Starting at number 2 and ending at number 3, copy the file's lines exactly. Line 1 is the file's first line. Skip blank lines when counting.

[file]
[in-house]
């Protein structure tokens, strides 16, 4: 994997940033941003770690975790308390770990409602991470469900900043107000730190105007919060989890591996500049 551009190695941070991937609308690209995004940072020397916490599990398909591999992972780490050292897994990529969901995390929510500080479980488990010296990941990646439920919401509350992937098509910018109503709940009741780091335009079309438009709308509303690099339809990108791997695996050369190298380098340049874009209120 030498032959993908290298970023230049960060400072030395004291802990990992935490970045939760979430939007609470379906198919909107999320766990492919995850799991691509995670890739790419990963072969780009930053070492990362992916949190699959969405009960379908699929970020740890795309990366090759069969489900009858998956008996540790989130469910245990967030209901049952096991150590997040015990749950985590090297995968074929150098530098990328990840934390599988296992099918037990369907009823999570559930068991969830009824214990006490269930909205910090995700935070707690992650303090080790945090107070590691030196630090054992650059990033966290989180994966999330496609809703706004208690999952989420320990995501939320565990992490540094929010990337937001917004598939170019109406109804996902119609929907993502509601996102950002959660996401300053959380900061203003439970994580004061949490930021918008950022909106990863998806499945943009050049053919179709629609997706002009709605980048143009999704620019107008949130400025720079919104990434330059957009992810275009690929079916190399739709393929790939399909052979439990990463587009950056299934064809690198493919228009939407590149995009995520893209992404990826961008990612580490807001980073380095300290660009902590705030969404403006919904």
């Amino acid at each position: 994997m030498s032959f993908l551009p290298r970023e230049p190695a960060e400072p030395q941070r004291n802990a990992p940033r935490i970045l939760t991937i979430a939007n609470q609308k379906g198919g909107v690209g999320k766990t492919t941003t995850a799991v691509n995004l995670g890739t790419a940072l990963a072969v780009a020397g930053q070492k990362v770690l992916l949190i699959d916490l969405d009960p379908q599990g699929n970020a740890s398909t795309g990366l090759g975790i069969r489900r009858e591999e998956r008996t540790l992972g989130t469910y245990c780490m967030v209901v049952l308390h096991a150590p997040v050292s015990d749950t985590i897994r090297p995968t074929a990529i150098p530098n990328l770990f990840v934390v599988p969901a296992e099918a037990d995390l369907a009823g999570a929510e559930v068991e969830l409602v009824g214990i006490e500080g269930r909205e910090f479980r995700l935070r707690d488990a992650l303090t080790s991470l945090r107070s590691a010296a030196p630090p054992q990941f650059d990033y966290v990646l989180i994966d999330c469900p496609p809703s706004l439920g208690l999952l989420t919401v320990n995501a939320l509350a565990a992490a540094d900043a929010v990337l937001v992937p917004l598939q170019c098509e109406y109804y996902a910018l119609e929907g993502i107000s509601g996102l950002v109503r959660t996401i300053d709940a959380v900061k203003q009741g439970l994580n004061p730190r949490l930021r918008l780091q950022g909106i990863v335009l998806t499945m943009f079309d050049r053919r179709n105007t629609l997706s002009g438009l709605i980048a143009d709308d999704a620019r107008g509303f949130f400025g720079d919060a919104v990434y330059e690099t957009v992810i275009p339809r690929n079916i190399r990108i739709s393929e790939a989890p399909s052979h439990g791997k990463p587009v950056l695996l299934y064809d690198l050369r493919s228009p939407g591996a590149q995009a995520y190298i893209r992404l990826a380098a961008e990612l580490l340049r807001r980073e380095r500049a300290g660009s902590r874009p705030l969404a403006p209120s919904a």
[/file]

């Protein structure tokens, strides 16, 4: 994997940033941003770690975790308390770990409602991470469900900043107000730190105007919060989890591996500049 551009190695941070991937609308690209995004940072020397916490599990398909591999992972780490050292897994990529969901995390929510500080479980488990010296990941990646439920919401509350992937098509910018109503709940009741780091335009079309438009709308509303690099339809990108791997695996050369190298380098340049874009209120 030498032959993908290298970023230049960060400072030395004291802990990992935490970045939760979430939007609470379906198919909107999320766990492919995850799991691509995670890739790419990963072969780009930053070492990362992916949190699959969405009960379908699929970020740890795309990366090759069969489900009858998956008996540790989130469910245990967030209901049952096991150590997040015990749950985590090297995968074929150098530098990328990840934390599988296992099918037990369907009823999570559930068991969830009824214990006490269930909205910090995700935070707690992650303090080790945090107070590691030196630090054992650059990033966290989180994966999330496609809703706004208690999952989420320990995501939320565990992490540094929010990337937001917004598939170019109406109804996902119609929907993502509601996102950002959660996401300053959380900061203003439970994580004061949490930021918008950022909106990863998806499945943009050049053919179709629609997706002009709605980048143009999704620019107008949130400025720079919104990434330059957009992810275009690929079916190399739709393929790939399909052979439990990463587009950056299934064809690198493919228009939407590149995009995520893209992404990826961008990612580490807001980073380095300290660009902590705030969404403006919904």
């Amino acid at each position: 994997m030498s032959f993908l551009p290298r970023e230049p190695a960060e400072p030395q941070r004291n802990a990992p940033r935490i970045l939760t991937i979430a939007n609470q609308k379906g198919g909107v690209g999320k766990t492919t941003t995850a799991v691509n995004l995670g890739t790419a940072l990963a072969v780009a020397g930053q070492k990362v770690l992916l949190i699959d916490l969405d009960p379908q599990g699929n970020a740890s398909t795309g990366l090759g975790i069969r489900r009858e591999e998956r008996t540790l992972g989130t469910y245990c780490m967030v209901v049952l308390h096991a150590p997040v050292s015990d749950t985590i897994r090297p995968t074929a990529i150098p530098n990328l770990f990840v934390v599988p969901a296992e099918a037990d995390l369907a009823g999570a929510e559930v068991e969830l409602v009824g214990i006490e500080g269930r909205e910090f479980r995700l935070r707690d488990a992650l303090t080790s991470l945090r107070s590691a010296a030196p630090p054992q990941f650059d990033y966290v990646l989180i994966d999330c469900p496609p809703s706004l439920g208690l999952l989420t919401v320990n995501a939320l509350a565990a992490a540094d900043a929010v990337l937001v992937p917004l598939q170019c098509e109406y109804y996902a910018l119609e929907g993502i107000s509601g996102l950002v109503r959660t996401i300053d709940a959380v900061k203003q009741g439970l994580n004061p730190r949490l930021r918008l780091q950022g909106i990863v335009l998806t499945m943009f079309d050049r053919r179709n105007t629609l997706s002009g438009l709605i980048a143009d709308d999704a620019r107008g509303f949130f400025g720079d919060a919104v990434y330059e690099t957009v992810i275009p339809r690929n079916i190399r990108i739709s393929e790939a989890p399909s052979h439990g791997k990463p587009v950056l695996l299934y064809d690198l050369r493919s228009p939407g591996a590149q995009a995520y190298i893209r992404l990826a380098a961008e990612l580490l340049r807001r980073e380095r500049a300290g660009s902590r874009p705030l969404a403006p209120s919904a």